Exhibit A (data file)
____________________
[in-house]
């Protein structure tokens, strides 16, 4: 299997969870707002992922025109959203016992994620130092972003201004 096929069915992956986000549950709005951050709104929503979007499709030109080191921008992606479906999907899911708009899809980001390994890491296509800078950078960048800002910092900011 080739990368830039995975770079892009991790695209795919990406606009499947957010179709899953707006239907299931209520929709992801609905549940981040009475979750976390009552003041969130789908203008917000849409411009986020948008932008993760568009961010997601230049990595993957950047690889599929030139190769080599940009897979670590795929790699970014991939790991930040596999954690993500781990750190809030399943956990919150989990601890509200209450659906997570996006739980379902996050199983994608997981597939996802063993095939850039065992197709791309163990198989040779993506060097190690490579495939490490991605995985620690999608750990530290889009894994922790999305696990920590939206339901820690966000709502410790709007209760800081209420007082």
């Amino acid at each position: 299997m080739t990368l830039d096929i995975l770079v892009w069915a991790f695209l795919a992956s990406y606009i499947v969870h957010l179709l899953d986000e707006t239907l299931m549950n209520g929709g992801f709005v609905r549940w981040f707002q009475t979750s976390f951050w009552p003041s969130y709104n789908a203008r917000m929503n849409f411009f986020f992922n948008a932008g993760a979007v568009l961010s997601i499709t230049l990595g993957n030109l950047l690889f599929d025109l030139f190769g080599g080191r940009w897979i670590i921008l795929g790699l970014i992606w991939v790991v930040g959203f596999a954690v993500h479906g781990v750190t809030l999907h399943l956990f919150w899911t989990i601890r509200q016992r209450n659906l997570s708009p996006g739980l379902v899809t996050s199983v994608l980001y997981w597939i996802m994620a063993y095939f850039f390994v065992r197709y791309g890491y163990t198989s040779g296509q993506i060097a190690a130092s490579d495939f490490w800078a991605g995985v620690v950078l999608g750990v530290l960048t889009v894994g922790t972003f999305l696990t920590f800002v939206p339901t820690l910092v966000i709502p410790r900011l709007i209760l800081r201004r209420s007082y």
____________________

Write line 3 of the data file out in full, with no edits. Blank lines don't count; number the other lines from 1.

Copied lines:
């Amino acid at each position: 299997m080739t990368l830039d096929i995975l770079v892009w069915a991790f695209l795919a992956s990406y606009i499947v969870h957010l179709l899953d986000e707006t239907l299931m549950n209520g929709g992801f709005v609905r549940w981040f707002q009475t979750s976390f951050w009552p003041s969130y709104n789908a203008r917000m929503n849409f411009f986020f992922n948008a932008g993760a979007v568009l961010s997601i499709t230049l990595g993957n030109l950047l690889f599929d025109l030139f190769g080599g080191r940009w897979i670590i921008l795929g790699l970014i992606w991939v790991v930040g959203f596999a954690v993500h479906g781990v750190t809030l999907h399943l956990f919150w899911t989990i601890r509200q016992r209450n659906l997570s708009p996006g739980l379902v899809t996050s199983v994608l980001y997981w597939i996802m994620a063993y095939f850039f390994v065992r197709y791309g890491y163990t198989s040779g296509q993506i060097a190690a130092s490579d495939f490490w800078a991605g995985v620690v950078l999608g750990v530290l960048t889009v894994g922790t972003f999305l696990t920590f800002v939206p339901t820690l910092v966000i709502p410790r900011l709007i209760l800081r201004r209420s007082y």